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CDC: E. coli outbreak possibly linked to lettuce at Wendy’s in Indiana, Michigan, Ohio, Pennsylvania

Around 37 E. coli-related illnesses were reported to the Centers for Disease Control and Prevention in Indiana, Michigan, Ohio and Pennsylvania, possibly linked to lettuce served at Wendy’s.

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According to WHIO, 26 people of the 37 reported illnesses were interviewed by the CDC and about 80% of them told the CDC that they ate at Wendy’s about a week before they started not feeling good.

Ten people have been hospitalized and no one has died from the E. coli outbreak, according to the CDC.

The CDC in a news release on Friday said that the specific food has not been confirmed but the people who were sick that they interviewed told them that they ate sandwiches with romaine lettuce at a Wendy’s in Michigan, Ohio and Pennsylvania.

“Based on this information, Wendy’s is taking the precautionary measure of removing the romaine lettuce being used in sandwiches from restaurants in that region. Wendy’s uses a different type of romaine lettuce for salads. Investigators are working to confirm whether romaine lettuce is the source of this outbreak, and whether romaine lettuce used in Wendy’s sandwiches was served or sold at other businesses,” said the CDC.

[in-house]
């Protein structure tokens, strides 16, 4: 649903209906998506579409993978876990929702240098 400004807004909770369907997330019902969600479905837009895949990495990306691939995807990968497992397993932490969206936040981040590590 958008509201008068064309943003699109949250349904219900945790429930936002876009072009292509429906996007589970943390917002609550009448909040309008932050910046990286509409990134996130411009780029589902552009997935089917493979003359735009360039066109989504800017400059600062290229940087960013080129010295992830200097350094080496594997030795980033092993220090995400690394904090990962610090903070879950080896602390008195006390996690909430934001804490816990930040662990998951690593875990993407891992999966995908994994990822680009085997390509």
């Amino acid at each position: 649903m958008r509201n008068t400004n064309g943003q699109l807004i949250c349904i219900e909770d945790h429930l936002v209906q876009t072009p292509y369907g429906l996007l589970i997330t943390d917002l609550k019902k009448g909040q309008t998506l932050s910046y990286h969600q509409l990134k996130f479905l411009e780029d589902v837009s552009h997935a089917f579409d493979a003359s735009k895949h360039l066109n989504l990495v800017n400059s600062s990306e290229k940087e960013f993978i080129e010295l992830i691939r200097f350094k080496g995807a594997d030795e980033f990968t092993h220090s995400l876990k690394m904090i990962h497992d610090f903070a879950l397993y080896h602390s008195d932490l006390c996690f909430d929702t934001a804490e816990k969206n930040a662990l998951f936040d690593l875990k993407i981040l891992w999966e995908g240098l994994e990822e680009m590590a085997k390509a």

Symptoms of an E. coli infection include severe stomach cramps and vomiting, according to the CDC. It takes about three to four days to start feeling the symptoms and people usually recover in about five to seven days with no treatment.

According to WHIO, the CDC is not telling people to stop eating at Wendy’s or to stop eating romaine lettuce. There is no evidence yet that shows the lettuce sold in grocery stores or other restaurants has been affected.

The CDC said that Wendy’s is cooperating fully with their investigation.

If you have a fever over 102 degrees, feeling dehydrated or vomiting, call your doctor. If you have symptoms of an E. coli infection, report your illness to your local or state health department.

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